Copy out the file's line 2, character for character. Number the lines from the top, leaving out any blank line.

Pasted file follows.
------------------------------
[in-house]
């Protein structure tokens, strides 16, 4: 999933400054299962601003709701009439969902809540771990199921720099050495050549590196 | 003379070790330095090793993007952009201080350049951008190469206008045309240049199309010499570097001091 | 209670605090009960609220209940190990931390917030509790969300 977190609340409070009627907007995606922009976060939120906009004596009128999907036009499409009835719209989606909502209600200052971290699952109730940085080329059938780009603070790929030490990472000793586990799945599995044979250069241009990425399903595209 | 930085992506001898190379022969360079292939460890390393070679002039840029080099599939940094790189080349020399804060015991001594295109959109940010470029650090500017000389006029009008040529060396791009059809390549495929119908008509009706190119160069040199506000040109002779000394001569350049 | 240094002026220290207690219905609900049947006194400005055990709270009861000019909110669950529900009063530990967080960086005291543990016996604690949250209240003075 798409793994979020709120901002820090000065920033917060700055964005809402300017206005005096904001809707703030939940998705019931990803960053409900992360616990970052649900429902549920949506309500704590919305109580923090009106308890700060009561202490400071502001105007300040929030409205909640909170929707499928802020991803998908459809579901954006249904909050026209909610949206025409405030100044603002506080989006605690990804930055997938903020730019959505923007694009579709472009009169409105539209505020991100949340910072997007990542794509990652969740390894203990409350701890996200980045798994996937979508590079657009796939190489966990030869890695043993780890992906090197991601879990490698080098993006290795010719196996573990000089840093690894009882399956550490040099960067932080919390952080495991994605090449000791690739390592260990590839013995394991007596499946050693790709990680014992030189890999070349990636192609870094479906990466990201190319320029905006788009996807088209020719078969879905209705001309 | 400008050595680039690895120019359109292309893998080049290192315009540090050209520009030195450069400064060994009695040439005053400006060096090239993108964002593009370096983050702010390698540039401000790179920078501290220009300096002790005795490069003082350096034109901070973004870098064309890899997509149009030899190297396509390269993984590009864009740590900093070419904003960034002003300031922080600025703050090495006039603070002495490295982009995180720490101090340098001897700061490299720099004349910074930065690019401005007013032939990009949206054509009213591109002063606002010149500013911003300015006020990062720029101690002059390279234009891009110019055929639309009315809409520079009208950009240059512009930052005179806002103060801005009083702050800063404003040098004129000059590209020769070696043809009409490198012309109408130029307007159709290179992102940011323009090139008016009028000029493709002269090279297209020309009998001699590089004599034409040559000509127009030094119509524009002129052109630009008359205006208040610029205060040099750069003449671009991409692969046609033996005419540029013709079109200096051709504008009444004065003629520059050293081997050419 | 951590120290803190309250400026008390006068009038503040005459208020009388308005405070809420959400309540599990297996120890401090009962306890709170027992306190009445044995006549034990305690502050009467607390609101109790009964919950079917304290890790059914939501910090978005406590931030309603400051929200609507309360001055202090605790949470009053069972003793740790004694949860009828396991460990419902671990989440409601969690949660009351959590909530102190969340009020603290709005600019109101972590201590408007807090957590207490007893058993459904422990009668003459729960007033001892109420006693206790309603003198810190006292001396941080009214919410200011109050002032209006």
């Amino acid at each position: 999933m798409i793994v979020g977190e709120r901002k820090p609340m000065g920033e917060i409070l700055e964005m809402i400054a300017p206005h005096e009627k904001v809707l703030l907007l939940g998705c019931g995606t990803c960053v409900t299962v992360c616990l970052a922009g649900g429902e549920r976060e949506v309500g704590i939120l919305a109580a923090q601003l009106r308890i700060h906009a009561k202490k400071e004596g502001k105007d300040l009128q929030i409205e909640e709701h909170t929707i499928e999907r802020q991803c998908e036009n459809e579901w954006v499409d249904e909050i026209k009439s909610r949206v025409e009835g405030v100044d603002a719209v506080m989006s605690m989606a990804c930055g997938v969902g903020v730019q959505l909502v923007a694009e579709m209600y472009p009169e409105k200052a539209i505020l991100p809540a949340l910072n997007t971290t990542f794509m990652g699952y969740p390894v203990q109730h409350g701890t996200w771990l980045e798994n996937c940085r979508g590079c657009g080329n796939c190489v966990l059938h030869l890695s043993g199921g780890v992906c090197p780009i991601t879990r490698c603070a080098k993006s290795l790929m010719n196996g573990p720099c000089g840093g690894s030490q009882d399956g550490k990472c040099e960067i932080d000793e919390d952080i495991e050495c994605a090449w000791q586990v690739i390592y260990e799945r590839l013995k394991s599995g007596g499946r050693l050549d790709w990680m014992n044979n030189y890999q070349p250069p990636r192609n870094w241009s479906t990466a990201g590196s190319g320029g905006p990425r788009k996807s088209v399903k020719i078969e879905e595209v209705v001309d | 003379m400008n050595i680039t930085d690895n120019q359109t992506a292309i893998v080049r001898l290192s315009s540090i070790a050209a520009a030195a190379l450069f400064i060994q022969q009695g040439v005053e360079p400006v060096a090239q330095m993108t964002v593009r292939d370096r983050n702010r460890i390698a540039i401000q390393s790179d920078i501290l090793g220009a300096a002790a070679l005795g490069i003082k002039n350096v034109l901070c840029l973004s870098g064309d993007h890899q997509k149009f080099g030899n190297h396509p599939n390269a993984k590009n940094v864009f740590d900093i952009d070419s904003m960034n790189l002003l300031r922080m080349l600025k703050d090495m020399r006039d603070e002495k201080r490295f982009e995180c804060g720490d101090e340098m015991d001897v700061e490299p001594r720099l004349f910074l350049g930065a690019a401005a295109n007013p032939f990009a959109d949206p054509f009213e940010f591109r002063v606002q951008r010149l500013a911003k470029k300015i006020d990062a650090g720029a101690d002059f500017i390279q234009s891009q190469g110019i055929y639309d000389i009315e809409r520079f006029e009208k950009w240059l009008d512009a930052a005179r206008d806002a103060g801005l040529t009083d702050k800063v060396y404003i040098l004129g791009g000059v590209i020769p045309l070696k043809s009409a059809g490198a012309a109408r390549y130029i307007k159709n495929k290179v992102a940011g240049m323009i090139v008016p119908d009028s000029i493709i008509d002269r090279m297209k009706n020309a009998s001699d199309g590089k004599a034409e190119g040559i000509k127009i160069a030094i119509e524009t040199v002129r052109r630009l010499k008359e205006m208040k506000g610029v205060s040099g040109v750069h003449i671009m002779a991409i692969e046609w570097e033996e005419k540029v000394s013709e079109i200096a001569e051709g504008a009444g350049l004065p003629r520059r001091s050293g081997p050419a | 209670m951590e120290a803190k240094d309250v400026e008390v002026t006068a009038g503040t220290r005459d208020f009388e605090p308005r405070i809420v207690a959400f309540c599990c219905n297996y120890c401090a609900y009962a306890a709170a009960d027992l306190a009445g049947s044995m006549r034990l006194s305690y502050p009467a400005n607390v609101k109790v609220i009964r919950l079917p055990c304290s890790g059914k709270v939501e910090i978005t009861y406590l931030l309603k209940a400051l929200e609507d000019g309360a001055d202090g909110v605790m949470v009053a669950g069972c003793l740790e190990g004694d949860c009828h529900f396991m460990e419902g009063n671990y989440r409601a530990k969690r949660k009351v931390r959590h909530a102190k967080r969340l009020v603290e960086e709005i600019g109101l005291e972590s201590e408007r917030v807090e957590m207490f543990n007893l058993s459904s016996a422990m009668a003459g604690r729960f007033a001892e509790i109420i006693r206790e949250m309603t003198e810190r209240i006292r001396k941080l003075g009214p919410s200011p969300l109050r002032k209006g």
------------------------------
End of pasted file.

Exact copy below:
């Protein structure tokens, strides 16, 4: 999933400054299962601003709701009439969902809540771990199921720099050495050549590196 | 003379070790330095090793993007952009201080350049951008190469206008045309240049199309010499570097001091 | 209670605090009960609220209940190990931390917030509790969300 977190609340409070009627907007995606922009976060939120906009004596009128999907036009499409009835719209989606909502209600200052971290699952109730940085080329059938780009603070790929030490990472000793586990799945599995044979250069241009990425399903595209 | 930085992506001898190379022969360079292939460890390393070679002039840029080099599939940094790189080349020399804060015991001594295109959109940010470029650090500017000389006029009008040529060396791009059809390549495929119908008509009706190119160069040199506000040109002779000394001569350049 | 240094002026220290207690219905609900049947006194400005055990709270009861000019909110669950529900009063530990967080960086005291543990016996604690949250209240003075 798409793994979020709120901002820090000065920033917060700055964005809402300017206005005096904001809707703030939940998705019931990803960053409900992360616990970052649900429902549920949506309500704590919305109580923090009106308890700060009561202490400071502001105007300040929030409205909640909170929707499928802020991803998908459809579901954006249904909050026209909610949206025409405030100044603002506080989006605690990804930055997938903020730019959505923007694009579709472009009169409105539209505020991100949340910072997007990542794509990652969740390894203990409350701890996200980045798994996937979508590079657009796939190489966990030869890695043993780890992906090197991601879990490698080098993006290795010719196996573990000089840093690894009882399956550490040099960067932080919390952080495991994605090449000791690739390592260990590839013995394991007596499946050693790709990680014992030189890999070349990636192609870094479906990466990201190319320029905006788009996807088209020719078969879905209705001309 | 400008050595680039690895120019359109292309893998080049290192315009540090050209520009030195450069400064060994009695040439005053400006060096090239993108964002593009370096983050702010390698540039401000790179920078501290220009300096002790005795490069003082350096034109901070973004870098064309890899997509149009030899190297396509390269993984590009864009740590900093070419904003960034002003300031922080600025703050090495006039603070002495490295982009995180720490101090340098001897700061490299720099004349910074930065690019401005007013032939990009949206054509009213591109002063606002010149500013911003300015006020990062720029101690002059390279234009891009110019055929639309009315809409520079009208950009240059512009930052005179806002103060801005009083702050800063404003040098004129000059590209020769070696043809009409490198012309109408130029307007159709290179992102940011323009090139008016009028000029493709002269090279297209020309009998001699590089004599034409040559000509127009030094119509524009002129052109630009008359205006208040610029205060040099750069003449671009991409692969046609033996005419540029013709079109200096051709504008009444004065003629520059050293081997050419 | 951590120290803190309250400026008390006068009038503040005459208020009388308005405070809420959400309540599990297996120890401090009962306890709170027992306190009445044995006549034990305690502050009467607390609101109790009964919950079917304290890790059914939501910090978005406590931030309603400051929200609507309360001055202090605790949470009053069972003793740790004694949860009828396991460990419902671990989440409601969690949660009351959590909530102190969340009020603290709005600019109101972590201590408007807090957590207490007893058993459904422990009668003459729960007033001892109420006693206790309603003198810190006292001396941080009214919410200011109050002032209006």